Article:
YALI has however stated that the Common wealth must instead send a strong message to Zambian authorities that political intimidation, arbitrary arrests of members and leaders of the opposition and continued violation of human rights by state agencies will not go unchallenged by the international community.
YALI governance adviser Isaac Mwanza says The PF government is, no doubt, wanting on its record of human rights violations from the time it took over power in September 2011 and the Commonwealth must not give a blind ear and deaf eyes to these violations.
Mwanza tells QFM that in as much as YALI objects to sanctions for an ailing country like Zambia, it believes that political intimidation and abuse of human rights should equally not be tolerated.
He has since called on the government to open up the political space and the High Court to help by speeding up the determination of the constitutionality of the Public Order Act, a law he says is often abused by the Zambia Police to infringe on citizen’s political rights.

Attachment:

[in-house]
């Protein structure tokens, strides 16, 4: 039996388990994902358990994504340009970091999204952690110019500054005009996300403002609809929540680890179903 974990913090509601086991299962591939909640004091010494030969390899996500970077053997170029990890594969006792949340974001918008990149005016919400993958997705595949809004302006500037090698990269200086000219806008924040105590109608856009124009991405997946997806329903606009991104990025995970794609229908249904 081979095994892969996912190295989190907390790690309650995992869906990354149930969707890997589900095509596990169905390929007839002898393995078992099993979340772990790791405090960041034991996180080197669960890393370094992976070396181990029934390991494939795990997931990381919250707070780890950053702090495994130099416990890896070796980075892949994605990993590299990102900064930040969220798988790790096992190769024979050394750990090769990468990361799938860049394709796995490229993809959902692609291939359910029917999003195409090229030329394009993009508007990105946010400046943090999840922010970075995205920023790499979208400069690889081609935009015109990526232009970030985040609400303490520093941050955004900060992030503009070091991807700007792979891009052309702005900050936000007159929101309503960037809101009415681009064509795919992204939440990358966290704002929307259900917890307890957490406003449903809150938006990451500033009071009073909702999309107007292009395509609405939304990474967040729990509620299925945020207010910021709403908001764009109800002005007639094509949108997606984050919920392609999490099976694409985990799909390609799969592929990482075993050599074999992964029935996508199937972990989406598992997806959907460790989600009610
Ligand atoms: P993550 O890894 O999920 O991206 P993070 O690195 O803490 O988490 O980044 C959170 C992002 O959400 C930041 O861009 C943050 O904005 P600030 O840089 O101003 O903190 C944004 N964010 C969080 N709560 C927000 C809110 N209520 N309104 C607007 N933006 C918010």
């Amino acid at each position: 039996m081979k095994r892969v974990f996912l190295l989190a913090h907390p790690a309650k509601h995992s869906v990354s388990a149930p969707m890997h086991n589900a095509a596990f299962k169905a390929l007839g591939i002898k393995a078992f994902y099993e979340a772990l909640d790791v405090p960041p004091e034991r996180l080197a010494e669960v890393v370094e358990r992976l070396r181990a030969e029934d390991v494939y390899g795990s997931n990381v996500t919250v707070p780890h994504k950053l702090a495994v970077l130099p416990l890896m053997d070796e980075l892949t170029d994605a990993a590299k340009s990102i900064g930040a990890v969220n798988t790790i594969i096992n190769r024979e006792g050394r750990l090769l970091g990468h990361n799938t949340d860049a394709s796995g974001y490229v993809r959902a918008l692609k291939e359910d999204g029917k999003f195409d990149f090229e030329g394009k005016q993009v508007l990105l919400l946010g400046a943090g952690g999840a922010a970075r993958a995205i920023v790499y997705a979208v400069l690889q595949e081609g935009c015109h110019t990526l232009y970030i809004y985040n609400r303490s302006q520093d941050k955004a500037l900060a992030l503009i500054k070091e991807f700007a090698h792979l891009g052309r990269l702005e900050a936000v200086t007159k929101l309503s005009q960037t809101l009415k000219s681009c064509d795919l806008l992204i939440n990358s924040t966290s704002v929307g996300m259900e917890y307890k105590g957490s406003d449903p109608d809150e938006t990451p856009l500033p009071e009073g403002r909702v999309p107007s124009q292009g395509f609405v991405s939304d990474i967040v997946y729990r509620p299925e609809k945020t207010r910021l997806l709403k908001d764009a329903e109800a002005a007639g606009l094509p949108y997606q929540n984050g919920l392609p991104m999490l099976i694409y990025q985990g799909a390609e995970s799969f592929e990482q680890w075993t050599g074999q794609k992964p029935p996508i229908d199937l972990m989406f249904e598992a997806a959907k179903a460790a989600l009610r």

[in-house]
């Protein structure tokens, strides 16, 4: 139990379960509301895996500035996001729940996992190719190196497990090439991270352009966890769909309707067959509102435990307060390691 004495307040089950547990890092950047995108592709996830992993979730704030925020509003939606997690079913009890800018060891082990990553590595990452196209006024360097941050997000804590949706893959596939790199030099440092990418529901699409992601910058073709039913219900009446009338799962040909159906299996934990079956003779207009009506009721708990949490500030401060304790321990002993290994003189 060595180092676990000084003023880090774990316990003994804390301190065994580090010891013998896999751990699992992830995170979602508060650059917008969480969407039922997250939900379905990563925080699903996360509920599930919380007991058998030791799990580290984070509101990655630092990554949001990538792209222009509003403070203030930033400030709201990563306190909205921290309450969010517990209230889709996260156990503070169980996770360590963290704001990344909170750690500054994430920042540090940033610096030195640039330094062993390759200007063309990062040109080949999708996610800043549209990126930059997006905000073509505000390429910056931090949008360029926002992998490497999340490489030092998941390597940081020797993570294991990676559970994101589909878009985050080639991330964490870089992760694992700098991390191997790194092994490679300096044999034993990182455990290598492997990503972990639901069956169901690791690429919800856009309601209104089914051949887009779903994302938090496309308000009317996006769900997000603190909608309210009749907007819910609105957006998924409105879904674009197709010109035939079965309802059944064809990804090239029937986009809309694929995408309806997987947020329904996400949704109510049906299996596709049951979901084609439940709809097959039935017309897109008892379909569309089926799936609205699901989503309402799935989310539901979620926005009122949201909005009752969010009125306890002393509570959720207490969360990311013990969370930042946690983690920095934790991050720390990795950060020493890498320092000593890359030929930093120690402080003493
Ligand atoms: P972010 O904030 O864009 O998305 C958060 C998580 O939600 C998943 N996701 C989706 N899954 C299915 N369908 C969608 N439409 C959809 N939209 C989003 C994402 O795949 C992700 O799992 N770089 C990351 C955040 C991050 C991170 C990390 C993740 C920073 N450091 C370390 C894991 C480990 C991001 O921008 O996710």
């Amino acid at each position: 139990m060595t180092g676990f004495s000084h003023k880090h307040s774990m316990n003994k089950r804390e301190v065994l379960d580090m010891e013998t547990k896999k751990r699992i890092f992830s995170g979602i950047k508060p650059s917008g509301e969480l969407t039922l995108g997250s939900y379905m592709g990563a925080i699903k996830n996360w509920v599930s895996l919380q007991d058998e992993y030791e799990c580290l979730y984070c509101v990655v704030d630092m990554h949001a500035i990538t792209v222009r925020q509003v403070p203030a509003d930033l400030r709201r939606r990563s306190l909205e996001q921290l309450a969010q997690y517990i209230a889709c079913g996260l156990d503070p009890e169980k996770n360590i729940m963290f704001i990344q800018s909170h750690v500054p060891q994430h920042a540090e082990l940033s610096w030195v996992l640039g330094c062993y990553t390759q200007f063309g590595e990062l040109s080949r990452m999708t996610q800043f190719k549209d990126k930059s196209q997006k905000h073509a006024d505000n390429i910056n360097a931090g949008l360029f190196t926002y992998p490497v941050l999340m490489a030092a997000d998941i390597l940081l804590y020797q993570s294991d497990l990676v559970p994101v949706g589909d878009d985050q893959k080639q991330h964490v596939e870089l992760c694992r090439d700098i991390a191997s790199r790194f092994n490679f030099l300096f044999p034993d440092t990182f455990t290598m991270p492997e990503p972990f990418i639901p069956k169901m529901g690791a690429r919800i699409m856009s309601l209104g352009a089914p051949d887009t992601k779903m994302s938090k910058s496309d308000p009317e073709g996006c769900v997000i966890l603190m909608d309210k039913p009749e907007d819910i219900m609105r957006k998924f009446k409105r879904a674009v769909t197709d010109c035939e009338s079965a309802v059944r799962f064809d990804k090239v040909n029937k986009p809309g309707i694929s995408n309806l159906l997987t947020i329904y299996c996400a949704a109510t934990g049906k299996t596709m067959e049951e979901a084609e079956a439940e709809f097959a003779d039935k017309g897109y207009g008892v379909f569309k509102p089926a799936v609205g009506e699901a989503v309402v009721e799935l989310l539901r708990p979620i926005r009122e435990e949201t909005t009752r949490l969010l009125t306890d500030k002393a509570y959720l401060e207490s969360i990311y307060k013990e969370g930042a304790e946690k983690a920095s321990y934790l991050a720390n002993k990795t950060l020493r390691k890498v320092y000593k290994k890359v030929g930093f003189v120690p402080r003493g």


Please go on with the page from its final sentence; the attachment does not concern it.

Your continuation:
Mwanza notes that the suspension of the country from the Commonwealth would entail cutting down of technical assistance and development cooperation.
He says considering that the country currently receives close to 180 million pounds from DFID aimed at strengthening governance institutions, generating economic growth, improving sanitation and reducing the infection rate for HIV/AIDs, this much needed aid will be lost should Zambia be suspended from the Commonwealth and the impact will largely be felt by ordinary citizens instead of intended targets.
Mwanza says government should listen more to people with divergent views and not than just complain about the calls for suspension and sanctions but should take the first step in ensuring that human rights are protected.